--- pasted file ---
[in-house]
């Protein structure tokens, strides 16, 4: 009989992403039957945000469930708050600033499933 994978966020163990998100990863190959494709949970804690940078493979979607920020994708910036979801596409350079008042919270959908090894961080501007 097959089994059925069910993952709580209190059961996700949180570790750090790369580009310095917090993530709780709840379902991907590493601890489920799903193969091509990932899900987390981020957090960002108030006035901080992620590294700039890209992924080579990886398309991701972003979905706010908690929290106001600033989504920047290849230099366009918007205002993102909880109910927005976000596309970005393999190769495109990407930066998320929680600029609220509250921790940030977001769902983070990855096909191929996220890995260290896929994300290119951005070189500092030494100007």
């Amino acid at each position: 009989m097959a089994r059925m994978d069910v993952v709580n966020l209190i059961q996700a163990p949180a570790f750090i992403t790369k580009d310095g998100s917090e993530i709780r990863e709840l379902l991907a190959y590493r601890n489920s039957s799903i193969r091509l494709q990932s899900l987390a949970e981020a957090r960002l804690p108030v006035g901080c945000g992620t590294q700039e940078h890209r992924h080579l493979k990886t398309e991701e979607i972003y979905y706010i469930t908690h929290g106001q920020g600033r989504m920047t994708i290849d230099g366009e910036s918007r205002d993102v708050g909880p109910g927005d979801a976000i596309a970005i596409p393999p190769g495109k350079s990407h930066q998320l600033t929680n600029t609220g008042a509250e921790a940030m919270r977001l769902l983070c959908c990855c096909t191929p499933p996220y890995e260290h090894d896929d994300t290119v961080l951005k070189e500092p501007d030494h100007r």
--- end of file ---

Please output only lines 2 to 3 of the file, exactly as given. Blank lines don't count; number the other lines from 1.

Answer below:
């Protein structure tokens, strides 16, 4: 009989992403039957945000469930708050600033499933 994978966020163990998100990863190959494709949970804690940078493979979607920020994708910036979801596409350079008042919270959908090894961080501007 097959089994059925069910993952709580209190059961996700949180570790750090790369580009310095917090993530709780709840379902991907590493601890489920799903193969091509990932899900987390981020957090960002108030006035901080992620590294700039890209992924080579990886398309991701972003979905706010908690929290106001600033989504920047290849230099366009918007205002993102909880109910927005976000596309970005393999190769495109990407930066998320929680600029609220509250921790940030977001769902983070990855096909191929996220890995260290896929994300290119951005070189500092030494100007």
């Amino acid at each position: 009989m097959a089994r059925m994978d069910v993952v709580n966020l209190i059961q996700a163990p949180a570790f750090i992403t790369k580009d310095g998100s917090e993530i709780r990863e709840l379902l991907a190959y590493r601890n489920s039957s799903i193969r091509l494709q990932s899900l987390a949970e981020a957090r960002l804690p108030v006035g901080c945000g992620t590294q700039e940078h890209r992924h080579l493979k990886t398309e991701e979607i972003y979905y706010i469930t908690h929290g106001q920020g600033r989504m920047t994708i290849d230099g366009e910036s918007r205002d993102v708050g909880p109910g927005d979801a976000i596309a970005i596409p393999p190769g495109k350079s990407h930066q998320l600033t929680n600029t609220g008042a509250e921790a940030m919270r977001l769902l983070c959908c990855c096909t191929p499933p996220y890995e260290h090894d896929d994300t290119v961080l951005k070189e500092p501007d030494h100007r």